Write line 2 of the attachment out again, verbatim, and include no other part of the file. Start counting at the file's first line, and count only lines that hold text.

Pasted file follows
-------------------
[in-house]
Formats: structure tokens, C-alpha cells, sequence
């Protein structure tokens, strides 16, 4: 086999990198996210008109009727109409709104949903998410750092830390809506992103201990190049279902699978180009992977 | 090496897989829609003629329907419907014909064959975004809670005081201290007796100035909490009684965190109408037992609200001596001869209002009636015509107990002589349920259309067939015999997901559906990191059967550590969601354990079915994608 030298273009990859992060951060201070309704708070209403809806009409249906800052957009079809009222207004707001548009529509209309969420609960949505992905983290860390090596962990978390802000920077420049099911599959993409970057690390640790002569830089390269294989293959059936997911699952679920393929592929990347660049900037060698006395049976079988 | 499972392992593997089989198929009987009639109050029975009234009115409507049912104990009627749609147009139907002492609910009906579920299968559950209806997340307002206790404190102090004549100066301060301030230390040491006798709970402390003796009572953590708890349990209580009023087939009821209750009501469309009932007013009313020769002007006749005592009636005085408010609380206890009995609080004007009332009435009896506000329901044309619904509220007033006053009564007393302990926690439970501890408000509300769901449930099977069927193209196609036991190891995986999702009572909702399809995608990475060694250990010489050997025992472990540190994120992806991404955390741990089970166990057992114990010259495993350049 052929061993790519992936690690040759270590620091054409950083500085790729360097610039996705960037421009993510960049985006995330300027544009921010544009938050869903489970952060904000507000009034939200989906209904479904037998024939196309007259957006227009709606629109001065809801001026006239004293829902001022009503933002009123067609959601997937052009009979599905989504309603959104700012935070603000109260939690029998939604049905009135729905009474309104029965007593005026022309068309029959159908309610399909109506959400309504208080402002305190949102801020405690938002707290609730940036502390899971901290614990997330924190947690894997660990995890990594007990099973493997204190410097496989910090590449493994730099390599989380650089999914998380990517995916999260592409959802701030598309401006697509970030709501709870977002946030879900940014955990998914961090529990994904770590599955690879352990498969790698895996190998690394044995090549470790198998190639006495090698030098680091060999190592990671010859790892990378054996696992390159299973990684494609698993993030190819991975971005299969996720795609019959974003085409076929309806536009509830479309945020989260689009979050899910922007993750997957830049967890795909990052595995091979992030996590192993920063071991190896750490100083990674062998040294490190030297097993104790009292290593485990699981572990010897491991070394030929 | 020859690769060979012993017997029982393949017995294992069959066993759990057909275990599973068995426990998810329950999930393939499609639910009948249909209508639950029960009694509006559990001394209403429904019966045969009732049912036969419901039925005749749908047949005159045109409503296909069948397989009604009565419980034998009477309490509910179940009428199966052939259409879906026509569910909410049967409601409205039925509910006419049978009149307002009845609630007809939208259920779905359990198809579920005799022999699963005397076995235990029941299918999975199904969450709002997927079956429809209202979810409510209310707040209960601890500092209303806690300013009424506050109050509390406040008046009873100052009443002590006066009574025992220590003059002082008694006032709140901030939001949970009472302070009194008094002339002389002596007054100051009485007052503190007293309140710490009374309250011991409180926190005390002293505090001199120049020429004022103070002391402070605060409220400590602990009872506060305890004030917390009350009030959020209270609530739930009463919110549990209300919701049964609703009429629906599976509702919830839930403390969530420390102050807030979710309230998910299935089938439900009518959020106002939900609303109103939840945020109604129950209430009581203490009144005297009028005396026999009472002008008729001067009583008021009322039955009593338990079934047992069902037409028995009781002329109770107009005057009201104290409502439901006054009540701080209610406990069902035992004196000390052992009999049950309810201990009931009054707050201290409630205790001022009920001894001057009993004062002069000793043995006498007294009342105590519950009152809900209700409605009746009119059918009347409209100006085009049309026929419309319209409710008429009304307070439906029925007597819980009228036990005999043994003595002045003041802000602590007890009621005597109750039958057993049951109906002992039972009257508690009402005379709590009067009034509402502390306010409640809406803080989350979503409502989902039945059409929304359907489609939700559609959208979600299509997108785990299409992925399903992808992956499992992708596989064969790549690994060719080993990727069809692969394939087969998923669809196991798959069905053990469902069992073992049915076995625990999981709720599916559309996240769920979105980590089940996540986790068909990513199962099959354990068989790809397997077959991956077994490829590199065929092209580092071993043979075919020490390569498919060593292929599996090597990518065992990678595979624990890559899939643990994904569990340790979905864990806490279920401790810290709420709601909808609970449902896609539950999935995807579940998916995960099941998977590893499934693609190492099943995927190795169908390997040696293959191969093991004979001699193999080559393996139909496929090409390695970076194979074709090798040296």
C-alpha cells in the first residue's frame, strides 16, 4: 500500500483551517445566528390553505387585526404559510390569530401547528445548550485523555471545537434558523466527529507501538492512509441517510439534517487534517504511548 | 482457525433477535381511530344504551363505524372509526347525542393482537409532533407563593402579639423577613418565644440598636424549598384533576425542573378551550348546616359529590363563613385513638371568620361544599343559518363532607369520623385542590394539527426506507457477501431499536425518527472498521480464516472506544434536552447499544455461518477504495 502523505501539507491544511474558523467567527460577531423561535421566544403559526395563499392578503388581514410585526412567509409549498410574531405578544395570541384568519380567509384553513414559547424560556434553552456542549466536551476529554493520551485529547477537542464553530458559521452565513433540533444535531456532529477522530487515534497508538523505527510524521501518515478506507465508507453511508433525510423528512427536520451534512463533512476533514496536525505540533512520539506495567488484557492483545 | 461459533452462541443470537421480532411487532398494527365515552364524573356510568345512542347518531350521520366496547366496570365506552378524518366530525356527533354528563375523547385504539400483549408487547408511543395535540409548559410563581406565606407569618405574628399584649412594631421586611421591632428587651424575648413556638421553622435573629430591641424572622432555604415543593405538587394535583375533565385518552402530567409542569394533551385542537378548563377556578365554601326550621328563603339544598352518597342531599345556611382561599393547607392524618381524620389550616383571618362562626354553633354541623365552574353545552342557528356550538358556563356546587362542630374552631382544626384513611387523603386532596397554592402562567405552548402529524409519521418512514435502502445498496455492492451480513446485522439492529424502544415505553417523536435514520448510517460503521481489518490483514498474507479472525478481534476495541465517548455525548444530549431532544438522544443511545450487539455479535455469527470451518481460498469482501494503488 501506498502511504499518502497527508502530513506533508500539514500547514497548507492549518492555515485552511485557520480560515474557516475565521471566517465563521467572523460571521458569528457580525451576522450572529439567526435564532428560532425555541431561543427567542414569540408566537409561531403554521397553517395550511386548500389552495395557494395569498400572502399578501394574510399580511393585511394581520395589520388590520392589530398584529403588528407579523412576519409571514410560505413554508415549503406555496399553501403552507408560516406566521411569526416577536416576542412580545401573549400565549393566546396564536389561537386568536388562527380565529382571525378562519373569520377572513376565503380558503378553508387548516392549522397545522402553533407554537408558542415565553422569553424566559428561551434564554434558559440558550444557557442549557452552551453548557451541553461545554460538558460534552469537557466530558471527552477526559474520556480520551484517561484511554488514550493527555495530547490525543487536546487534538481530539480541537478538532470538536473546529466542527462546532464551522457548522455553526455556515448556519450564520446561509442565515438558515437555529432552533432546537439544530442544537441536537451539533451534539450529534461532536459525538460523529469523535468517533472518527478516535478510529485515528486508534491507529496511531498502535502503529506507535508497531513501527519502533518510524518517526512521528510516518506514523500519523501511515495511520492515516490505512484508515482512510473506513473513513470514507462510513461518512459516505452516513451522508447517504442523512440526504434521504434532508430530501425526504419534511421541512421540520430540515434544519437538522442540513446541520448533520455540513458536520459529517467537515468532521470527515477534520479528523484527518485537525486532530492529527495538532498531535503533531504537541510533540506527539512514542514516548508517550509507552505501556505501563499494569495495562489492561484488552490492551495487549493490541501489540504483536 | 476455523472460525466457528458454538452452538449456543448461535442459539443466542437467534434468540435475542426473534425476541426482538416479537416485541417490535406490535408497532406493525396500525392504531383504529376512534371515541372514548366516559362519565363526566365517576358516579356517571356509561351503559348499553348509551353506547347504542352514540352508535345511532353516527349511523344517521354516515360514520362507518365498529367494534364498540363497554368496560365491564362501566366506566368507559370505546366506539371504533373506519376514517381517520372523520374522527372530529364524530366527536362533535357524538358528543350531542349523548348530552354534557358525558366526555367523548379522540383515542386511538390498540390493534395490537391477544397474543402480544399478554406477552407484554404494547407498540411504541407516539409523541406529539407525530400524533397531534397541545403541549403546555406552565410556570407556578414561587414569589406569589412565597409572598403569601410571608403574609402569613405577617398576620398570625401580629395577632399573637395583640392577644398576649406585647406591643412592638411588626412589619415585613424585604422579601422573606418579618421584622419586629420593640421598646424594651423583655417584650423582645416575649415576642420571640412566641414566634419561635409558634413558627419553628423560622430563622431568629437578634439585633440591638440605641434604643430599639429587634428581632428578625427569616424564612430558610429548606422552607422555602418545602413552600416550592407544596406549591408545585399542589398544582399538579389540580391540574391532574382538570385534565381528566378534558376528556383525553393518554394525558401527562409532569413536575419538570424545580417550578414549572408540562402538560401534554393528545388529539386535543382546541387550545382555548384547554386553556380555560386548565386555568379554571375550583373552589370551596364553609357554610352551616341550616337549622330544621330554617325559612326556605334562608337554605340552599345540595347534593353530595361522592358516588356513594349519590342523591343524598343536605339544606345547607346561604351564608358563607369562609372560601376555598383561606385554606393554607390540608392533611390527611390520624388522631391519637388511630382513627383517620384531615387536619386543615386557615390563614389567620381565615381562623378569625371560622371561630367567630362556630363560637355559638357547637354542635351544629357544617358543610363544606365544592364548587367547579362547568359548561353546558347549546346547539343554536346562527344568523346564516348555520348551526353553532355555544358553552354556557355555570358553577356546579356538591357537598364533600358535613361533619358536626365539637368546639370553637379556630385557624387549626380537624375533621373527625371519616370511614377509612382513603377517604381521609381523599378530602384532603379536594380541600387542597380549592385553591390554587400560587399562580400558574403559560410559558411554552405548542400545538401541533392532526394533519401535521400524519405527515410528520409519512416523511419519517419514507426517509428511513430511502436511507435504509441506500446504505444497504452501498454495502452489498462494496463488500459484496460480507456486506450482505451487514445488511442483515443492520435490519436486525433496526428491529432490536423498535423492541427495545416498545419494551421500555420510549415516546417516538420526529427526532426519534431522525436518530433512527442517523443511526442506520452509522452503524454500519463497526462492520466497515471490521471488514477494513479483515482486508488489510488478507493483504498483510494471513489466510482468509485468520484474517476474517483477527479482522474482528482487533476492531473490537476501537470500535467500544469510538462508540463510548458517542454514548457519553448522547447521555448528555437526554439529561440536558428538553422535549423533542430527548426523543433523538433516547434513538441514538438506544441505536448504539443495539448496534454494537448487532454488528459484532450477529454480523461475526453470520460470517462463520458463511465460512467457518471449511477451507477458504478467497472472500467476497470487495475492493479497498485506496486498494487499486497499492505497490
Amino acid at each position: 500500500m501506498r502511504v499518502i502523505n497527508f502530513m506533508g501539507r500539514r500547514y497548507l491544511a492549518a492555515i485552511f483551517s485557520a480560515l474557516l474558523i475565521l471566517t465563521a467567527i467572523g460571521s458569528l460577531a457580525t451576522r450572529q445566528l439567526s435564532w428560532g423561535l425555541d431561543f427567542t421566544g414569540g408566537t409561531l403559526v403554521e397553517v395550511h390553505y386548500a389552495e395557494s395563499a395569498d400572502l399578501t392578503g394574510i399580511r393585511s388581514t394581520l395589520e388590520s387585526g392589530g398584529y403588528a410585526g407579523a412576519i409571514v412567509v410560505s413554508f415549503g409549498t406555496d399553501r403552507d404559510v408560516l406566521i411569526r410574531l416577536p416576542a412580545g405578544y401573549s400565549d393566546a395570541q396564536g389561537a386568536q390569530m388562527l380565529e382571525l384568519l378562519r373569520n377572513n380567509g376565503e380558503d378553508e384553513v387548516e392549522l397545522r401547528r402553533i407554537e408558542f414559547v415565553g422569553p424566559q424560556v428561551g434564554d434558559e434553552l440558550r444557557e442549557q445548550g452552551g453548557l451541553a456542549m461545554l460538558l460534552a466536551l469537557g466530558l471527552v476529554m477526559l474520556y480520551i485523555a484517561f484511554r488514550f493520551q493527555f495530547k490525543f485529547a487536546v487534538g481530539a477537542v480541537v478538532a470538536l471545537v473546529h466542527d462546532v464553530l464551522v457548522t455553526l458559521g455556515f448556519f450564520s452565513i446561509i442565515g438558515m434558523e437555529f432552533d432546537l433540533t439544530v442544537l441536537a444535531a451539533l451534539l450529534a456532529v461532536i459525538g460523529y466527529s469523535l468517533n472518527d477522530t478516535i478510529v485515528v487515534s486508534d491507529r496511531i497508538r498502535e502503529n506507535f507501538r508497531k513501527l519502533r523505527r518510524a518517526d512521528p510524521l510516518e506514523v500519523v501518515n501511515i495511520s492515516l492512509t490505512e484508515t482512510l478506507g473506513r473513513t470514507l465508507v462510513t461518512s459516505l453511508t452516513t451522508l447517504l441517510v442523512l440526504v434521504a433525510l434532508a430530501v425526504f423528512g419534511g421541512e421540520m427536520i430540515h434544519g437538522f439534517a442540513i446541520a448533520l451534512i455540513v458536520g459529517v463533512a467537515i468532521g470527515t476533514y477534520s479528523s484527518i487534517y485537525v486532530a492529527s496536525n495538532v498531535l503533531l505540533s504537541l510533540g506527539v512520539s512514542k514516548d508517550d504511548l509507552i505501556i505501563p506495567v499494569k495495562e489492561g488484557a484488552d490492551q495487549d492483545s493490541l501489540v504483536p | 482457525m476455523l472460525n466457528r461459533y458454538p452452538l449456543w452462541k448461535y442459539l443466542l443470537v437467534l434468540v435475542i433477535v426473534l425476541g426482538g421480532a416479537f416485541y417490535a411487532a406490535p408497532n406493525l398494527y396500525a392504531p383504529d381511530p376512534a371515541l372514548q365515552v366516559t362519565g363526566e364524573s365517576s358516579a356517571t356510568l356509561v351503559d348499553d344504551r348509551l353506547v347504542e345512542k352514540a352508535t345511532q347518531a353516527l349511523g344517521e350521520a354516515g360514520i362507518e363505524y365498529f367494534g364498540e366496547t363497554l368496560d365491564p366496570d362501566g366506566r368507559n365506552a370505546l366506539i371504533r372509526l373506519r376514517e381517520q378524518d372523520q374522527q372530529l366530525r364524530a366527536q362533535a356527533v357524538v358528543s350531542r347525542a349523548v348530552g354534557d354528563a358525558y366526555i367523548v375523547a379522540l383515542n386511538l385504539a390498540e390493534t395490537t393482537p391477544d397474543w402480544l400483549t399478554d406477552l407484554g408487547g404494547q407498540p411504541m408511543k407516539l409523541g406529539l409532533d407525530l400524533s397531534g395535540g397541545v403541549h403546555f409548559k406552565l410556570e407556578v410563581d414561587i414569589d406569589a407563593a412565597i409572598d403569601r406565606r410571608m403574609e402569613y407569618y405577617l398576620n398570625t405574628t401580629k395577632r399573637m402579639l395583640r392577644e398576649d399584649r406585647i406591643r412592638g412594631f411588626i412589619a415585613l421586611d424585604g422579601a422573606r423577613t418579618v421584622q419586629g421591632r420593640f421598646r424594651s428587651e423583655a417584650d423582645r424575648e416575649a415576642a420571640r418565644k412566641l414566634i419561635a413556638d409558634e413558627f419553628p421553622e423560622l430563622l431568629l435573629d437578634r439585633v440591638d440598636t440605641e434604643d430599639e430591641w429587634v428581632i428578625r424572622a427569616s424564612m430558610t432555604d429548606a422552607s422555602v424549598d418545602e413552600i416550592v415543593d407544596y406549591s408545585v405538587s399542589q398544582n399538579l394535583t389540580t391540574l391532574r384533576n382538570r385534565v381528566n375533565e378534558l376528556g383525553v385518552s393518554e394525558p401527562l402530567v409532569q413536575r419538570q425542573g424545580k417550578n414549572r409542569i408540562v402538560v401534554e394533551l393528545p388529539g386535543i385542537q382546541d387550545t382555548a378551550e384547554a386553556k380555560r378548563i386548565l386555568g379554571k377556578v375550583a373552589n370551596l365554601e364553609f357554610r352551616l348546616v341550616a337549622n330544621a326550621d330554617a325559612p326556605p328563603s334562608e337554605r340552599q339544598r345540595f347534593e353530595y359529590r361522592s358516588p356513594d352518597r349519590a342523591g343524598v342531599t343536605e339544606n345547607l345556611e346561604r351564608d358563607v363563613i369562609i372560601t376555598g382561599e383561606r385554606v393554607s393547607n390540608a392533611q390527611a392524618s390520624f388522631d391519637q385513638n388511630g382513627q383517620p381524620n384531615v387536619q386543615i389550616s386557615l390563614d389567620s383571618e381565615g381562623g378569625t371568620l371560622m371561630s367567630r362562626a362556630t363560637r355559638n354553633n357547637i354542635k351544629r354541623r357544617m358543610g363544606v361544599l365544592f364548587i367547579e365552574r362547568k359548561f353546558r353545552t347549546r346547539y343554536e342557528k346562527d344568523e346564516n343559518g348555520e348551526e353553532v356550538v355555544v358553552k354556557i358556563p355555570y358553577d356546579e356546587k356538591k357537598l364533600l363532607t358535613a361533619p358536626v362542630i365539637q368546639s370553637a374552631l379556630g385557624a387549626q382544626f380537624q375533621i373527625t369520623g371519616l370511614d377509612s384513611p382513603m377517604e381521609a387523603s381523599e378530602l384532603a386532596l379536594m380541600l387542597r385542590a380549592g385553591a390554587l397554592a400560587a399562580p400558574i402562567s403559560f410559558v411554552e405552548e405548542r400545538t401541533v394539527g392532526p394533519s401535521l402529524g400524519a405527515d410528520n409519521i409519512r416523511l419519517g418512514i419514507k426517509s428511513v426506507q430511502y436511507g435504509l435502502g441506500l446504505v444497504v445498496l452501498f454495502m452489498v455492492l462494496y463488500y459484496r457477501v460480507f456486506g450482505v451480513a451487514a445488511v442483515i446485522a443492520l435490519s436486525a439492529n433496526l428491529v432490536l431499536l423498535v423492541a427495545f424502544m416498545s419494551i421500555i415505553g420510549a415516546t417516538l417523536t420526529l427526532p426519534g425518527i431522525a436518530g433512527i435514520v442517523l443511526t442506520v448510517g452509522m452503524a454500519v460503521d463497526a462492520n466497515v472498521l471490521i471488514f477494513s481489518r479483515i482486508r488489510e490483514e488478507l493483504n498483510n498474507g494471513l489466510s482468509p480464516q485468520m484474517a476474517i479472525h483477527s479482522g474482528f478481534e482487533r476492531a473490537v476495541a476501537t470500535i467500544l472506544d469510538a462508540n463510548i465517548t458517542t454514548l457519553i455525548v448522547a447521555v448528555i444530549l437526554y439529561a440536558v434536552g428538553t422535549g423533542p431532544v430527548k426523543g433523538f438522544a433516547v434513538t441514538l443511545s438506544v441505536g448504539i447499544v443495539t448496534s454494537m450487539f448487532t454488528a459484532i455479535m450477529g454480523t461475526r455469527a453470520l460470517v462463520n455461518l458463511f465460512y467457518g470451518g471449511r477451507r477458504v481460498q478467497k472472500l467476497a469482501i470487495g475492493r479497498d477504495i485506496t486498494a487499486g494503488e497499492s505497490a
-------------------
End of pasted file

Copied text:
Formats: structure tokens, C-alpha cells, sequence